I found it best to have the top neither up nor down. Having it halfway made installation easiest with regard to interference.


It has been a long time since I’ve had a picture of both glass bits in there!




February 8th, 2020

I feel like I’m not showing enough progress, it definitely feels like I’m not making much progress sometimes. I think I said before that it is a two steps forward one step back situation. Well often it is one step forward and three steps back. But forward progression is occurring.

I’m still eliminating bugs in the wiring, think we have it down to just the speedometer (which is a serious puzzle) and then just as I’m to the point of being “done”, we decide now is a good time to rewire the trunk and amp, that is three or four steps back.

So to get a feeling like I’m moving forward I decided to tackle something that has been on the backlog for a while now…the rear quarter windows!


Driver’s rear quarter window assembly, this is the original part, and the rollers look ~54 years old!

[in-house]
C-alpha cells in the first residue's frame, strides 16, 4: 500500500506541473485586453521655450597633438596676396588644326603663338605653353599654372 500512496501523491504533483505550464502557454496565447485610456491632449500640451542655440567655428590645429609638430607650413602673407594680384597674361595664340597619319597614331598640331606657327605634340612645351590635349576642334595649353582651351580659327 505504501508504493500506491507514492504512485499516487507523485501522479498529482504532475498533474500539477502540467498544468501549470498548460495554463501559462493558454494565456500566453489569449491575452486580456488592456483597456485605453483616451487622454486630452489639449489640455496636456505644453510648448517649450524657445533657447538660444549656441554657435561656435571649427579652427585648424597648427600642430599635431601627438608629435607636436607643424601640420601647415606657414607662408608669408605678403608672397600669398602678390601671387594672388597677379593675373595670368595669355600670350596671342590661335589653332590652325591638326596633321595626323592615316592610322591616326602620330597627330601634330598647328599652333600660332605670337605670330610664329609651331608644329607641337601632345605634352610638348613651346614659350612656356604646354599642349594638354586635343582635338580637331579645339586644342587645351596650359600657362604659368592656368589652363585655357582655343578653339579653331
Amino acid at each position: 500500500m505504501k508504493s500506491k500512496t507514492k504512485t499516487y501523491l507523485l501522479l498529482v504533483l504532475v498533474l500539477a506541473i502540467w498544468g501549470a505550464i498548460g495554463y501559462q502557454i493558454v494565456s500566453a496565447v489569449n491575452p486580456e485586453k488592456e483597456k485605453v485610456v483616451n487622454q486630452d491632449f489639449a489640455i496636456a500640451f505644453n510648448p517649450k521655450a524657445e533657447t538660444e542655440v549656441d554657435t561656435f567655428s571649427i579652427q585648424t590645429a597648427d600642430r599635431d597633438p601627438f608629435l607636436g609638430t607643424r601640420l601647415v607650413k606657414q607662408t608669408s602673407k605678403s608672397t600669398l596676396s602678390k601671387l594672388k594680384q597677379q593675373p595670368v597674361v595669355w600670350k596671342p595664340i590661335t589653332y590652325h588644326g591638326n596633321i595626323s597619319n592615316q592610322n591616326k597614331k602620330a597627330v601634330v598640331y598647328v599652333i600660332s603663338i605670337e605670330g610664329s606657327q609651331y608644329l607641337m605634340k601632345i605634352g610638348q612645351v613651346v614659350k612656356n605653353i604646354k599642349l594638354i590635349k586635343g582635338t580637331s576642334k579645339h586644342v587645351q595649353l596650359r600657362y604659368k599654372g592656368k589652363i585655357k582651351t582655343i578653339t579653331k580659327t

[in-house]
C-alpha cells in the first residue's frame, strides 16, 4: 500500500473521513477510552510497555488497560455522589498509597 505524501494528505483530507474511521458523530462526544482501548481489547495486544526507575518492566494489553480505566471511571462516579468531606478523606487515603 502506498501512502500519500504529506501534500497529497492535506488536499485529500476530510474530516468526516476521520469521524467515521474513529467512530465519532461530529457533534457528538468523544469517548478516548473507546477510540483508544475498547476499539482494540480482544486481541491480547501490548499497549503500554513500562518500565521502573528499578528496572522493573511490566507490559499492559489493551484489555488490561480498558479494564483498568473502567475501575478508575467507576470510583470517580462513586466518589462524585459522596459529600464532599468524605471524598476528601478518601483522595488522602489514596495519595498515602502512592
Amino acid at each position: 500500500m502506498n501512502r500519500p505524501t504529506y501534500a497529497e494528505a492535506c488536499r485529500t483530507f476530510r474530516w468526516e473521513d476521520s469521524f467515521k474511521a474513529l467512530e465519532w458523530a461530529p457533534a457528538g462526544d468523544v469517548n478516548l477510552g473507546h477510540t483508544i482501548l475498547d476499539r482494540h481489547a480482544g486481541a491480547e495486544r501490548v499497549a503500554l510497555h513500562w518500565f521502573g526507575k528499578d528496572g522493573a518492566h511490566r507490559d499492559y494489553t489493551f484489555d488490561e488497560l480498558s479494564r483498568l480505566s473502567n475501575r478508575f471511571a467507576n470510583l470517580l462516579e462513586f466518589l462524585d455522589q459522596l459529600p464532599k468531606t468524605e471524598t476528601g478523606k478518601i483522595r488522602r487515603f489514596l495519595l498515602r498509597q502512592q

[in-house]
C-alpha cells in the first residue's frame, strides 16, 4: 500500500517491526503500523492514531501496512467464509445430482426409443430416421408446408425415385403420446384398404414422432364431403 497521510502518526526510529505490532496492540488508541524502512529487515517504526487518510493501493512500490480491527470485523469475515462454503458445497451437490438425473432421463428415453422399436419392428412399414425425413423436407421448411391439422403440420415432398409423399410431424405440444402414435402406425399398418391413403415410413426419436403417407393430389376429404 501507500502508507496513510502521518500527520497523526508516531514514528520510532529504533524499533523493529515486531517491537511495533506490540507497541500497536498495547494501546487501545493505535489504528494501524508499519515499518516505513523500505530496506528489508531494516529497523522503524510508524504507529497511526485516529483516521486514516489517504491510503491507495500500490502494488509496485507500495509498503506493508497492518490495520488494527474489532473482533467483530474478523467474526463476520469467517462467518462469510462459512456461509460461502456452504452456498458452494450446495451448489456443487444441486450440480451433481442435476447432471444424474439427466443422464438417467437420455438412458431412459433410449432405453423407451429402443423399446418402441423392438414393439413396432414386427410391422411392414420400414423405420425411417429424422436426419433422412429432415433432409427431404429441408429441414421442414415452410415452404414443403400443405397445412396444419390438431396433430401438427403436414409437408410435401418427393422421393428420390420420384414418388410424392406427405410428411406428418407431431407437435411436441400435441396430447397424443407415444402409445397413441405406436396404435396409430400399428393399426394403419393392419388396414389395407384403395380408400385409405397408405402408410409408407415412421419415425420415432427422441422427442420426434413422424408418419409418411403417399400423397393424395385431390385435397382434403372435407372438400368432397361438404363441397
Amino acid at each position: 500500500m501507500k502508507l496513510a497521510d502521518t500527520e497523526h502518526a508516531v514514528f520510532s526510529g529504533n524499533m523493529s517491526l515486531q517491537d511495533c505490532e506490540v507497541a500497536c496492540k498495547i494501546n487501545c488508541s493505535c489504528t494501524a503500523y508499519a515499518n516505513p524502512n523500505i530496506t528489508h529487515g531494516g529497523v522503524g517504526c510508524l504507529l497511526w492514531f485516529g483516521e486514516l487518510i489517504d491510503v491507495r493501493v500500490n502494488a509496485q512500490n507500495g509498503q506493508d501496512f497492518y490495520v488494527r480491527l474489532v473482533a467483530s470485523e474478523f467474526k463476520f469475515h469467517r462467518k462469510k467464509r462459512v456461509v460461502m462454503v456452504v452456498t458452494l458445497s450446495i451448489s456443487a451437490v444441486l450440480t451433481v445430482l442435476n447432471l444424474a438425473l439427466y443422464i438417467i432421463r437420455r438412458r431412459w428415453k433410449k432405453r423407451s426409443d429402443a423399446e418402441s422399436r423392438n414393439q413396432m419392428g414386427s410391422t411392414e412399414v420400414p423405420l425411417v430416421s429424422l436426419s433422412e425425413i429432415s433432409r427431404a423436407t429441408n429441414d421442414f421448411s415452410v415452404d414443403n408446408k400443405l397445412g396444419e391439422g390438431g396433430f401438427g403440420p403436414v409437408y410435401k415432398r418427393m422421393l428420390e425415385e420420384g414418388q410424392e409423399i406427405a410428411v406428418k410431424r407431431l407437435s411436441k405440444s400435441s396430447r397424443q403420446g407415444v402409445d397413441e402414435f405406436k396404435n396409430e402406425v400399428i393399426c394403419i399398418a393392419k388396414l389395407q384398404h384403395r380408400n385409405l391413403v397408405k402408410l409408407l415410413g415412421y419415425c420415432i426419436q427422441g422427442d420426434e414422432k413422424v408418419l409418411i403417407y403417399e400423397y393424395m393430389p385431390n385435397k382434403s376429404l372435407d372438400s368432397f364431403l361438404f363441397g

Closeup of the best/cleanest one.


Another, the old grease is not only dried but hardened and will need to be scraped off.


Probably the worst of the six here, seriously thick layer of crud, nearly closes off the channel entirely.


Some elbow grease, plenty of carb-cleaner, a plastic screwdriver and a toothbrush…the nylon (?) rollers clean up pretty good.


For the most part they appear undamaged.


This one shows some scratches in the soft bits, right about 3:30 in this picture on the blue one. Nothing I’m too worried about though, at about $400 each for these assemblies, or having to press these out and press-in new ones…I’ll take my chances with these parts.


Side-by-side view of my old (manual) and new (power) regulators. These are for the passenger side. With the reg in this position I can work it into position, but I cannot bolt in in place! See the “gear” like part with the teeth sticking out to the left of the new unit? That is hitting the body within the door-jamb, notice the OEM reg doesn’t have that sticking out. After a short period of freaking out that these do not fit, I figured it out. I need to apply power to move the arm (coming out of the right side) from the 2:00 position to about 5:00 in order to install it. That moves the “gear” out of the way. Problem is I need to make new lines to go from the console to the rear quarters. I’ll work on that next!